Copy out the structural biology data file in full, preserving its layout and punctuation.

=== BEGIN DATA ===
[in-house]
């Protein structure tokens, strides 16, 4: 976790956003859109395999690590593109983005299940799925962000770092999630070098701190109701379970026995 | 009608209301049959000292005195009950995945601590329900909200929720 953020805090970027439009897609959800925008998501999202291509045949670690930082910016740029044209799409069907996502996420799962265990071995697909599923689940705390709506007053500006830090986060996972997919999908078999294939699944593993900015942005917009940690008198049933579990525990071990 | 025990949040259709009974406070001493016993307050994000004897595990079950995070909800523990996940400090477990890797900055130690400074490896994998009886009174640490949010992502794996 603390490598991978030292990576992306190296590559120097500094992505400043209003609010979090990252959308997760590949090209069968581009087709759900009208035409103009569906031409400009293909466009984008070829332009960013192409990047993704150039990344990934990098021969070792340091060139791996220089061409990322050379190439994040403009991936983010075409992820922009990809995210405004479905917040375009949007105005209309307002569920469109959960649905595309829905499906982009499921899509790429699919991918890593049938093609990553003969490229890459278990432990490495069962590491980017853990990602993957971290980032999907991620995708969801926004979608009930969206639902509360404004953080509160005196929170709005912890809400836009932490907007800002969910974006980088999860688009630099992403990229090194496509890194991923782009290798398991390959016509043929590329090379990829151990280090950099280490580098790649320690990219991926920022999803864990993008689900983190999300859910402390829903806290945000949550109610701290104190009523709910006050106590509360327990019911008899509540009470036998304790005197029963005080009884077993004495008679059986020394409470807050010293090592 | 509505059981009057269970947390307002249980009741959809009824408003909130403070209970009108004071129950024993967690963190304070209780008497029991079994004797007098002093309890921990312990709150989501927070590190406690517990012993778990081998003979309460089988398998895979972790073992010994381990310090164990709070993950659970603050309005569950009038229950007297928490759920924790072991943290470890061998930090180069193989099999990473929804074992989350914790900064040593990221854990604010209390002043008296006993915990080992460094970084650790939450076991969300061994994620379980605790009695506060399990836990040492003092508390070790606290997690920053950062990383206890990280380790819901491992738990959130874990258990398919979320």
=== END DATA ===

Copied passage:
[in-house]
């Protein structure tokens, strides 16, 4: 976790956003859109395999690590593109983005299940799925962000770092999630070098701190109701379970026995 | 009608209301049959000292005195009950995945601590329900909200929720 953020805090970027439009897609959800925008998501999202291509045949670690930082910016740029044209799409069907996502996420799962265990071995697909599923689940705390709506007053500006830090986060996972997919999908078999294939699944593993900015942005917009940690008198049933579990525990071990 | 025990949040259709009974406070001493016993307050994000004897595990079950995070909800523990996940400090477990890797900055130690400074490896994998009886009174640490949010992502794996 603390490598991978030292990576992306190296590559120097500094992505400043209003609010979090990252959308997760590949090209069968581009087709759900009208035409103009569906031409400009293909466009984008070829332009960013192409990047993704150039990344990934990098021969070792340091060139791996220089061409990322050379190439994040403009991936983010075409992820922009990809995210405004479905917040375009949007105005209309307002569920469109959960649905595309829905499906982009499921899509790429699919991918890593049938093609990553003969490229890459278990432990490495069962590491980017853990990602993957971290980032999907991620995708969801926004979608009930969206639902509360404004953080509160005196929170709005912890809400836009932490907007800002969910974006980088999860688009630099992403990229090194496509890194991923782009290798398991390959016509043929590329090379990829151990280090950099280490580098790649320690990219991926920022999803864990993008689900983190999300859910402390829903806290945000949550109610701290104190009523709910006050106590509360327990019911008899509540009470036998304790005197029963005080009884077993004495008679059986020394409470807050010293090592 | 509505059981009057269970947390307002249980009741959809009824408003909130403070209970009108004071129950024993967690963190304070209780008497029991079994004797007098002093309890921990312990709150989501927070590190406690517990012993778990081998003979309460089988398998895979972790073992010994381990310090164990709070993950659970603050309005569950009038229950007297928490759920924790072991943290470890061998930090180069193989099999990473929804074992989350914790900064040593990221854990604010209390002043008296006993915990080992460094970084650790939450076991969300061994994620379980605790009695506060399990836990040492003092508390070790606290997690920053950062990383206890990280380790819901491992738990959130874990258990398919979320």